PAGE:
Published August 27, 2018
‘The Godfather” was the American dream enacted as organized crime. Donald Trump is the American president as crime boss—a sort of zesty travesty (zesty anyway for those who are not appalled). He gave an interview to Fox News in which he talked about people who flipped, about rats, in the Cosa Nostra sense of the word—he sounded like James Cagney or George Raft telling war stories about run-ins with the district attorney. Mr. Trump says he has many friends who were the victims of rats and flippers.
But you should remember that most people who read Mario Puzo’s book, or saw Francis Ford Coppola’s movie, rooted for Don Corleone and (though less enthusiastically) for Michael Corleone —and in any case not for the Senate committee or for the corrupt senator who woke up in a bloody bed in a Nevada whorehouse. The people loved the Don’s story so much they brought it back for encores—“Godfather II” and beyond. Audiences loved the smirk on Vito Corleone’s face when the terrified landlord spluttered, “De rent—stays-a like-a before!” And the widow kept her dog! Democrats should bear these things in mind.
Presidents have their favorite movies. Nixon loved “Patton,” and he watched it as the prosecutors closed in. Mr. Trump is the Godfather. Let us have cartoons all around—fantasies of decisive autocrats.
Look at the president’s behavior from the Corleone point of view. The first premise held by Mr. Trump and his supporters—their entire philosophical basis and civic rationale—is that the American government and other institutions (universities, media, many big corporations) are gone, captured by Long March Progressives (people who, in the manner of ideologues, have no idea how odious they often seem in the eyes of perfectly decent people with different politics and different memories of the country) and by a Democratic Party that itself has become a sort of Cosa Nostra run along Maoist lines. By this logic, only an outlaw regime such as Mr. Trump’s can restore freedom, justice and the old ways. The Resistance is the Mob, and Mr. Trump represents the bracingly uncouth primacy of the earlier republic. The Trumpists are Russia’s Old Believers, and he is the archpriest Avvakum.
The left sees a different historical comparison. New York magazine’s Frank Rich, for example, refers to Mitch McConnell et al. as “the Vichy Republicans.” According to Mr. Rich’s analogy, embraced by many others on the left, American government has become the Third Reich. Donald Trump is indistinguishable from Adolf Hitler. Republicans who collaborate with the Trump administration are Marshal Pétain and his Vichy regime. They will face judgment when this is all over. They will be tried, they will have their heads shaved, and some will be hanged.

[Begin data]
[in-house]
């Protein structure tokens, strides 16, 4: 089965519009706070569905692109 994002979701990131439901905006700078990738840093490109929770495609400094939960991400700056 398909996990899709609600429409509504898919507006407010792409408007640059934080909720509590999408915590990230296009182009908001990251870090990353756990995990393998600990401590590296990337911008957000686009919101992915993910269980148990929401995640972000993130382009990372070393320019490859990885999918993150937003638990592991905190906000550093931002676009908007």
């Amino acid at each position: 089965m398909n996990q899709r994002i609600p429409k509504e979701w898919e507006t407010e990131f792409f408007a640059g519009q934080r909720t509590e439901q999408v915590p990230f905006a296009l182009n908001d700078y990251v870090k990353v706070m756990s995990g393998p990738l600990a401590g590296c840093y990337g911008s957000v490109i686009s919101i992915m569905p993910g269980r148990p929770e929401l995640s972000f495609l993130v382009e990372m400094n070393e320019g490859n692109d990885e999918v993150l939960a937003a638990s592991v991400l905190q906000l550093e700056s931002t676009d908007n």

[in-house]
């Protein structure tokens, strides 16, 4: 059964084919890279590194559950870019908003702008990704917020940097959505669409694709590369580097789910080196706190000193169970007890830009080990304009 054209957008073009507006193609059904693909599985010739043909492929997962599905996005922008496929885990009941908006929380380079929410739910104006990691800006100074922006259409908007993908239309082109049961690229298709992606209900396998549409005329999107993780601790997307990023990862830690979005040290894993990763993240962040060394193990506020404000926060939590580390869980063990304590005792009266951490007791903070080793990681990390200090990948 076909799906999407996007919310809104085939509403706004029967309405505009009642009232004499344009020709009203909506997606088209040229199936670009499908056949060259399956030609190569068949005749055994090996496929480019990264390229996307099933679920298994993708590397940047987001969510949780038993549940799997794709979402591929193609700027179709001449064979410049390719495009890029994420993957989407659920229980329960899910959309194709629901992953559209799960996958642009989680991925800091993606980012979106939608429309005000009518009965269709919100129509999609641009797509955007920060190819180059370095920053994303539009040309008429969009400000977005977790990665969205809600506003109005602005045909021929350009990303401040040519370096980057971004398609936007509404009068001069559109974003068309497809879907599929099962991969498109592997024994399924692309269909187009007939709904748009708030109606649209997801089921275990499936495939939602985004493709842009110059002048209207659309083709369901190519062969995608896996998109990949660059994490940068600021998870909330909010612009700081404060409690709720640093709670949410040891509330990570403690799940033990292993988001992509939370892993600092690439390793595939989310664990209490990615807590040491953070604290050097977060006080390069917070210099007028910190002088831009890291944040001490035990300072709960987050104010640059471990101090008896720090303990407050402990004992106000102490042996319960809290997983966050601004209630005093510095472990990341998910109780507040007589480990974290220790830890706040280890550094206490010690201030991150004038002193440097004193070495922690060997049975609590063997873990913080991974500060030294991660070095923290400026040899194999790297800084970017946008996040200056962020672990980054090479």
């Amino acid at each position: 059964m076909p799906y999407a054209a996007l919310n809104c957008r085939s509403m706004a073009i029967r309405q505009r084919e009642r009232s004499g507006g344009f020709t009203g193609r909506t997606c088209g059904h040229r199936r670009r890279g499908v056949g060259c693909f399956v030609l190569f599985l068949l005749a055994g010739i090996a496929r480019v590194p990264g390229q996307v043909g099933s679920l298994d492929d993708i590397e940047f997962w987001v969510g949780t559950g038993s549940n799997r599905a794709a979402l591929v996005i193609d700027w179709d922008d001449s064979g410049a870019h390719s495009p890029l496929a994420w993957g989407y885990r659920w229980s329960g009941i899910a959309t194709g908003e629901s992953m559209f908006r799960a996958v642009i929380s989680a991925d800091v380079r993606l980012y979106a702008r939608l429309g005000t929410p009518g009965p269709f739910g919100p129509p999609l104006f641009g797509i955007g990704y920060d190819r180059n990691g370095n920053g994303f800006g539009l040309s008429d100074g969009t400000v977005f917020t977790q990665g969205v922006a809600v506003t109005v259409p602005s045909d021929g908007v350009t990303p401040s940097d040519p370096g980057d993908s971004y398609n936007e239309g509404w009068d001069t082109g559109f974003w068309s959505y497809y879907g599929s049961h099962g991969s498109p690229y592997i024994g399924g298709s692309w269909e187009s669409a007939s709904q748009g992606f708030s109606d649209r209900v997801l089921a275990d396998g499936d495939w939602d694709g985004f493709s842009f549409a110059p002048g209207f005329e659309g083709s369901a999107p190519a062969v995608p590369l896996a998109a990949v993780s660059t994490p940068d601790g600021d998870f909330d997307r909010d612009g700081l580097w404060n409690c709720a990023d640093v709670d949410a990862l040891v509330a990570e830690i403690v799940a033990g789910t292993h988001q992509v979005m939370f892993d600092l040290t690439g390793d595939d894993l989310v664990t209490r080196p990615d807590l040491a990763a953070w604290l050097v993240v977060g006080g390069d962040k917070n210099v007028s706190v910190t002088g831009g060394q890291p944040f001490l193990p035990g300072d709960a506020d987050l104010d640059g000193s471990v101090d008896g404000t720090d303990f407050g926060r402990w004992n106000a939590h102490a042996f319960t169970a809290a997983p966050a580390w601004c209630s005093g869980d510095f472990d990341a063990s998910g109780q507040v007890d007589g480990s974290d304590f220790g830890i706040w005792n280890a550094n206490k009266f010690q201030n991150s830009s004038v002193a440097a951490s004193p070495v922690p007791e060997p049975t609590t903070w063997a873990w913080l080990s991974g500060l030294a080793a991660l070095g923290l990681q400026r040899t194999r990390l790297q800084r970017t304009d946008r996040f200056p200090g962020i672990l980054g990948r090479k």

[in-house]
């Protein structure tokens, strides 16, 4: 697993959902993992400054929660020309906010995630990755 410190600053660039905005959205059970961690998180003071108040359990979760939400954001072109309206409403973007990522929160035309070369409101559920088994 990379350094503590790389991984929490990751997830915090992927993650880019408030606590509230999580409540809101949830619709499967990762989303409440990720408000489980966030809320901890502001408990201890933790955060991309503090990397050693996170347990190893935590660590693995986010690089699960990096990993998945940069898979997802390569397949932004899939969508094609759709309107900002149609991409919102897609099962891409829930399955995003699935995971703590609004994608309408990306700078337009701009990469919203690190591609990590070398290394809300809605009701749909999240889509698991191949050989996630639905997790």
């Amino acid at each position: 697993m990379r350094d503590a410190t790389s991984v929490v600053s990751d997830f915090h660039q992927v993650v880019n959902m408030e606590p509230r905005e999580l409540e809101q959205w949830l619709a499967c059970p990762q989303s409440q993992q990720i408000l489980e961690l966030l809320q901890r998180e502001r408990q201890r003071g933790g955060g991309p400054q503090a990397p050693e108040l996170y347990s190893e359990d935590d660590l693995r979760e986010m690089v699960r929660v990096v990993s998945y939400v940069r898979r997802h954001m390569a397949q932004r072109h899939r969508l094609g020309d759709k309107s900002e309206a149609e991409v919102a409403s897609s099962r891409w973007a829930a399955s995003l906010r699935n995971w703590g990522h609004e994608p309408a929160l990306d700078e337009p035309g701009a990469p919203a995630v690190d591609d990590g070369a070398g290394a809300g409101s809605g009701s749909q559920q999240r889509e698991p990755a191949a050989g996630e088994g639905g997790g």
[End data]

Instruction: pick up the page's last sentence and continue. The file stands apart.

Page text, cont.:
What we behold in all of this, inter alia, is the rancid denouement of the baby-boom generation. Donald Trump was born June 14, 1946. Hillary Clinton entered the world a little later, on Oct. 26, 1947. They were proto-boomers, among the earliest arrivals in the first wave of that vast generation that would go on to invent rock, drugs, sex, the iPhone and everything else that is wonderful. The boomers refreshed American exceptionalism. They represented a nation with the dew still on it, a new beginning, a miracle of history.
Who needs Lexington and Concord when you have Woodstock and Stonewall? Like the Clintons and Donald Trump, boomers are their own most ardent fans. Their overwhelming numbers have ensured that as they pass through history, they remain snug in a cloud of their collective self-regard. They generate their own publicity, then affirm its truth by believing it. The narcissist is his own best customer. (The Kennedys—who emerged in an earlier era and were immunized by Joseph Kennedy’s cynicism and money—were more realistic about their own hype.)
In the 1960s, battles among boomers were mostly sublimated in the overall boomer rebellion against their elders—their authority, their ways and their war. Boomers put off, for almost a lifetime, the intragenerational struggle that finally emerged in 2016. The dissident boomer elites won the wars of their youth; they triumphed when the war in Vietnam was lost, and they deposed two presidents, Johnson and Nixon. These were heady, Oedipal victories that exacted a high long-term price and, almost unnoticed, embedded in the boomer legacy a self-righteousness born of their own secretly perceived guilt, and a need to validate their dissidence by embracing a radical critique and a sort of institutionalized and theological mistrust of their own country.
The dissident boomers, to justify their rebellious indulgences, must maintain that the fathers needed killing, and, as a matter of fact, that America was wicked in its origins and remains wicked even now: racist, genocidal, sexist and unjust.
As they approached the end of their story in the 2010s, it made sense that Donald Trump and Hillary Clinton (boomer twins and opposites) would be the 2016 presidential nominees—or at least it made as much sense as the obsessive chic of transgenderism, or discretionary pronouns, or tattoos, or Bob Dylan as a Nobel laureate. The boomers invented themselves. They have their own ways of doing things. They are a universe floating in time and space, deaf to earlier cultural transmissions and to the lessons of experience.
By this time, they have grandfathered their peculiarities into American culture and politics and planted them deep in the minds of millennials and those even younger. There is no turning back. And that, in part, is how we have arrived at this interesting place in our journey.
Mr. Morrow, a senior fellow at the Ethics and Public Policy Center, is a former essayist for Time.